Attorney General Kilmartin Joins Multistate Lawsuit Challenging Trump Administration’s Family Separation Policy
Attorney General Kilmartin Joins Multistate Lawsuit Challenging
Trump Administration’s Family Separation Policy
17 attorneys general to oppose unconstitutional policy
Rhode Island Attorney General Peter F. Kilmartin today joined a multistate lawsuit challenging the Trump Administration’s policy of forced family separation on the U.S. southern border. A total of 16 other states and the District of Columbia joined the lawsuit, filed today in the U.S. District Court for the Western District of Washington.
“Due process is a core tenet of our system of law, and it must be extended to all people, regardless of the circumstances, but even more so when it comes to the irreparable harm caused by ripping families apart,” said Attorney General Peter F. Kilmartin. “We all agree that our immigration system is broken and partisan politics should be put aside for the benefit of finding a solution, but until then, we must ensure that our nation acts in a manner consistent with the rule of law, as well as with compassion.”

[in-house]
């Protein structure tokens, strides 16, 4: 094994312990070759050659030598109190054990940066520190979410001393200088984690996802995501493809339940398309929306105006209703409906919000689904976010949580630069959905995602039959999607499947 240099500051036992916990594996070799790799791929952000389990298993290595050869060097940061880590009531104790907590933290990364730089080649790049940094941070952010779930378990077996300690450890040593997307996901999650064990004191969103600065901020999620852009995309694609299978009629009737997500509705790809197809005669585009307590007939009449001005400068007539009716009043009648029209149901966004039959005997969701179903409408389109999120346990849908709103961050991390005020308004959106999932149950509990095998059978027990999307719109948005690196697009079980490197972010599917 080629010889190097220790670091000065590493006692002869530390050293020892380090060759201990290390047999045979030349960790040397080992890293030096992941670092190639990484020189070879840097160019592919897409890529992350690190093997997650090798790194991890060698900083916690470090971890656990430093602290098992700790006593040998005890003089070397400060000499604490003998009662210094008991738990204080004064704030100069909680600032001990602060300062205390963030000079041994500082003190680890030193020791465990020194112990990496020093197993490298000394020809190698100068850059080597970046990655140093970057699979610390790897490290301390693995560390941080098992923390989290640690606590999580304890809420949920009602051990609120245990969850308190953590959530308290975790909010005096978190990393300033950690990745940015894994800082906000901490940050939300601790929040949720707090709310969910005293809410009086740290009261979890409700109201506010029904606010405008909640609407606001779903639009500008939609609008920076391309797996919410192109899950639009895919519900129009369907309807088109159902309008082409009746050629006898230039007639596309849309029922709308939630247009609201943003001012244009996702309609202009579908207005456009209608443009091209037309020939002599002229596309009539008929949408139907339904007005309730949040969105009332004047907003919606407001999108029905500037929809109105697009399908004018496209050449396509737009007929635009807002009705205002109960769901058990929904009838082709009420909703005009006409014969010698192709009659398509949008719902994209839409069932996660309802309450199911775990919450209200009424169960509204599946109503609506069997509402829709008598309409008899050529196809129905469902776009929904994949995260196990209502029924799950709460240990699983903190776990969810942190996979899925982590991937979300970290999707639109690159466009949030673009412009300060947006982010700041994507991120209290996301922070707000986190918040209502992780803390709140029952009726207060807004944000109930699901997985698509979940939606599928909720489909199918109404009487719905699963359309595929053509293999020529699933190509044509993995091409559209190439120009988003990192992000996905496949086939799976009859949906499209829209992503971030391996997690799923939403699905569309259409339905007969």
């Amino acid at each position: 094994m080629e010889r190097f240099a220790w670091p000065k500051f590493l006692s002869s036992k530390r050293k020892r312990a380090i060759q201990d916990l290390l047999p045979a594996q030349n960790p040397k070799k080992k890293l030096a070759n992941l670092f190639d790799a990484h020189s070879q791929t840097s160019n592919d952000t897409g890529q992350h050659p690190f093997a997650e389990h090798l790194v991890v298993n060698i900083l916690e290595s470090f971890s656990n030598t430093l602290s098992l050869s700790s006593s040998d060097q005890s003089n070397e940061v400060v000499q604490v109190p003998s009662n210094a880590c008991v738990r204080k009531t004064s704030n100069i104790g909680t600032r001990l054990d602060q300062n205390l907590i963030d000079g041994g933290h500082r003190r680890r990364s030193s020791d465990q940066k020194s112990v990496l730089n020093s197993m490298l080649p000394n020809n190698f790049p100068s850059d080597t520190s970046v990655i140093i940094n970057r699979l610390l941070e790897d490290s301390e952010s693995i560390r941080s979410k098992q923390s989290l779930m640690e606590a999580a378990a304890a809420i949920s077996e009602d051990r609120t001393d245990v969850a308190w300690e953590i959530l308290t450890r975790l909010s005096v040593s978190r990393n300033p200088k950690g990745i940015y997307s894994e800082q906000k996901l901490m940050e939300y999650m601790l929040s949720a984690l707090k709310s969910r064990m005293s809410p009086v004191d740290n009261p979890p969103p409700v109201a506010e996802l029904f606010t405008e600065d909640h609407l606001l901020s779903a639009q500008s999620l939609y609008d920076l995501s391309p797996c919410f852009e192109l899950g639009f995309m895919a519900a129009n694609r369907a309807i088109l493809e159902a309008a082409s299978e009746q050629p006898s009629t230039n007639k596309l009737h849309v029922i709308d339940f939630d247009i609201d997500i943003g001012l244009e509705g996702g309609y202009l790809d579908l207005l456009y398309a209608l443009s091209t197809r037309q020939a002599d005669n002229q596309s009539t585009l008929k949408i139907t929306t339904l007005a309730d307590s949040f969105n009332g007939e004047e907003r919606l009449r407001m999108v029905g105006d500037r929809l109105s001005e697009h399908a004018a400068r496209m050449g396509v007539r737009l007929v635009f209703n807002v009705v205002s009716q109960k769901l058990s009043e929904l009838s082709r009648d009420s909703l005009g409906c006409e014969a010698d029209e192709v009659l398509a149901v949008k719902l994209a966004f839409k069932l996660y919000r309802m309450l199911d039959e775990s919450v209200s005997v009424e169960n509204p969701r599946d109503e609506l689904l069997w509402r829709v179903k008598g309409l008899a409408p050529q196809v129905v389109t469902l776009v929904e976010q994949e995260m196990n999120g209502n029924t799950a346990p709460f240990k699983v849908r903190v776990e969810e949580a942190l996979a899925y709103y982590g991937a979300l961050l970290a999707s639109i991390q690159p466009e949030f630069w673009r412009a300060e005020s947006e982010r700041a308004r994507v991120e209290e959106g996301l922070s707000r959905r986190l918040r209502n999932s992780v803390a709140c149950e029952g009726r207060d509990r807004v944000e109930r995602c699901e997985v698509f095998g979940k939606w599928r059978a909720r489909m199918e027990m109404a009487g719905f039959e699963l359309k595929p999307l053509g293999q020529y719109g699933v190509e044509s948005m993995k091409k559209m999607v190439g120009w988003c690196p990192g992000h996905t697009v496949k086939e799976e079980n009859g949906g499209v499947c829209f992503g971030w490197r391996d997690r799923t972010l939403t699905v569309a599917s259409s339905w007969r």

The states’ lawsuit alleges the Administration has violated the constitutional due process rights of the parents and children by separating them as a matter of course and without any finding that the parent poses a threat to the children. The policy is also irrationally discriminatory, in violation of the constitutional guarantee of equal protection, because it targets only people crossing our southern border, and not anyone crossing the Northern border or entering the United States elsewhere. The states also argue that this policy once again violates the Administrative Procedure Act, because it is arbitrary and capricious, and that the Administration has been violating U.S. asylum laws by turning people away at ports of entry.
The states joining the lawsuit include: Washington, Massachusetts, California, Delaware, Iowa, Illinois, Maryland, Minnesota, New Jersey, New Mexico, New York, Oregon, Pennsylvania, Rhode Island, Vermont, Virginia, and the District of Columbia.